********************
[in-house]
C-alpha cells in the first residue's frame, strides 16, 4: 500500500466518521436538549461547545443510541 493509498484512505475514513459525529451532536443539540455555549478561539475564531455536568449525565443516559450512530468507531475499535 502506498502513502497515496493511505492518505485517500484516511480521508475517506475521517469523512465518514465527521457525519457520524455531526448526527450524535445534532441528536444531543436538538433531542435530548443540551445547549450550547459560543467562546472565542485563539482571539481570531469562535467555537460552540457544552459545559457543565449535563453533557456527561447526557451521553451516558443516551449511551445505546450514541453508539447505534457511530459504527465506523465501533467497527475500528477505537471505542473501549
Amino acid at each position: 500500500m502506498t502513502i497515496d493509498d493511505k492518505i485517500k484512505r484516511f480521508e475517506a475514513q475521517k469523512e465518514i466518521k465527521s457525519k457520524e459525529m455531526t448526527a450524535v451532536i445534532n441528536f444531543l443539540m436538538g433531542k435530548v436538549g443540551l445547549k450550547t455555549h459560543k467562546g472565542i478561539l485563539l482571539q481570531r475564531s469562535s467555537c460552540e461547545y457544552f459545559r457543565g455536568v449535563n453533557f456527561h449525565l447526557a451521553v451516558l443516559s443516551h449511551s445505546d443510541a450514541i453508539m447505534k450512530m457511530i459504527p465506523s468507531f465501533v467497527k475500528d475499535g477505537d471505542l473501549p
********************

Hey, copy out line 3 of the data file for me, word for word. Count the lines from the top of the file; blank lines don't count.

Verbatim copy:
Amino acid at each position: 500500500m502506498t502513502i497515496d493509498d493511505k492518505i485517500k484512505r484516511f480521508e475517506a475514513q475521517k469523512e465518514i466518521k465527521s457525519k457520524e459525529m455531526t448526527a450524535v451532536i445534532n441528536f444531543l443539540m436538538g433531542k435530548v436538549g443540551l445547549k450550547t455555549h459560543k467562546g472565542i478561539l485563539l482571539q481570531r475564531s469562535s467555537c460552540e461547545y457544552f459545559r457543565g455536568v449535563n453533557f456527561h449525565l447526557a451521553v451516558l443516559s443516551h449511551s445505546d443510541a450514541i453508539m447505534k450512530m457511530i459504527p465506523s468507531f465501533v467497527k475500528d475499535g477505537d471505542l473501549p